Response to the 2020 Presidential Election

Things are a little scary right now; no one really knows what's going on, much less what's going to happen next. As I sit down to write this article on Thursday night, November 5th, we still don’t have a conclusive answer. This election, things are a little different. As opposed to casting their votes in-person on election day, many people voted early or voted by mail, some people nearly a month prior to the election. I myself cast my absentee ballot weeks before the election and mailed it in, ensuring that it would be received on time, because everything is different this time around.  

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Growing up in DC, surrounded by politics, I have always known the importance of politics. I have also had a front-row seat to the last four years in the White House. I was not able to vote in the last election and had to sit by and watch the votes roll in. This year, a couple of friends and I had a watch party to watch the election results on CNN. We naively thought that we would know who won the election before we went to bed, or when we woke up in the morning the next day. However, things are different this year. We are still waiting for the rest of the votes to come in. There is so much more anxiety related to the election because we are still waiting on key states like Nevada, Pennsylvania, Georgia, Arizona, and North Carolina to finish counting the ballots. We probably will not even know until after Friday.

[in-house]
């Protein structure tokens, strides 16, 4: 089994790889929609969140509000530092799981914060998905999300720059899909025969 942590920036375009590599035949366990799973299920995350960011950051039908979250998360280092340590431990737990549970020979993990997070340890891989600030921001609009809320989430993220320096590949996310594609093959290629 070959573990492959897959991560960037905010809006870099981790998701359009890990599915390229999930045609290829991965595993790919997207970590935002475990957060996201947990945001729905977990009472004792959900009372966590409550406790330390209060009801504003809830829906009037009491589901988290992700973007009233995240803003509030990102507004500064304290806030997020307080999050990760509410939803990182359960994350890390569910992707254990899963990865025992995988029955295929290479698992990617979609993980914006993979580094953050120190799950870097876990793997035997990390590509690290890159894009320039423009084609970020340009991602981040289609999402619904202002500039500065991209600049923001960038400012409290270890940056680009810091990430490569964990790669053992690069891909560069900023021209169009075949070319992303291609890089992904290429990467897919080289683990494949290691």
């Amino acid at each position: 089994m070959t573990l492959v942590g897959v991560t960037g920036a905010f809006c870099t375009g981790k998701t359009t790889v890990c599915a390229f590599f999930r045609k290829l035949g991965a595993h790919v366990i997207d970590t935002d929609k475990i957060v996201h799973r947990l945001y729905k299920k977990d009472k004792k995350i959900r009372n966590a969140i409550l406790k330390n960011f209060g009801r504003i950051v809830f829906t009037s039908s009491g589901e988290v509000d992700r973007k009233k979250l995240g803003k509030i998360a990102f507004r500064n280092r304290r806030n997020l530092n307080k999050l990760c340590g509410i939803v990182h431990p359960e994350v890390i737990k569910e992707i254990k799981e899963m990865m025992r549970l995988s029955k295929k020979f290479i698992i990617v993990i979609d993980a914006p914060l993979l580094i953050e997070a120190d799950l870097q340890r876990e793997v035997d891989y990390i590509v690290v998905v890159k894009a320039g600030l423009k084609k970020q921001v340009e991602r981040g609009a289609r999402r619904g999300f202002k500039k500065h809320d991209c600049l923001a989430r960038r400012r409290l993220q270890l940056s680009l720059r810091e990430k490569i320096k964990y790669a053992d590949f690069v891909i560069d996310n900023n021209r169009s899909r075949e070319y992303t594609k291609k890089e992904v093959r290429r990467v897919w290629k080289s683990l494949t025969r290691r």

I, along with the majority of my peers, have spent hours agonizing over the possible results of the election. I spent the majority of non-class time on Wednesday and Thursday checking the results of the election every five minutes, as if something was going to happen. All we can do now is wait and hope for the outcome that we want. In the meantime, we have to go about our daily lives as if we are not all waiting anxiously to hear about the future of our country. We all have to go to our classes as if nothing is out of the ordinary, write papers, and study for exams as if we are not on the brink of fundamental change. I don’t know about you, but that has only made it worse. Sure, it has been nice to have somewhat of a distraction from everything that's going on, but it feels like we are just ignoring the obvious. 

Black android smartphone on wooden table Photo by Clay Banks from Unsplash I am worried about the future and I am even more worried because I truly have no idea what's going to happen. I know that I’m going to keep checking the results every five minutes, hoping that something will change, knowing that nothing will. I know that I’m going to do this until I know who won, because it doesn’t feel like there's anything else that I can do.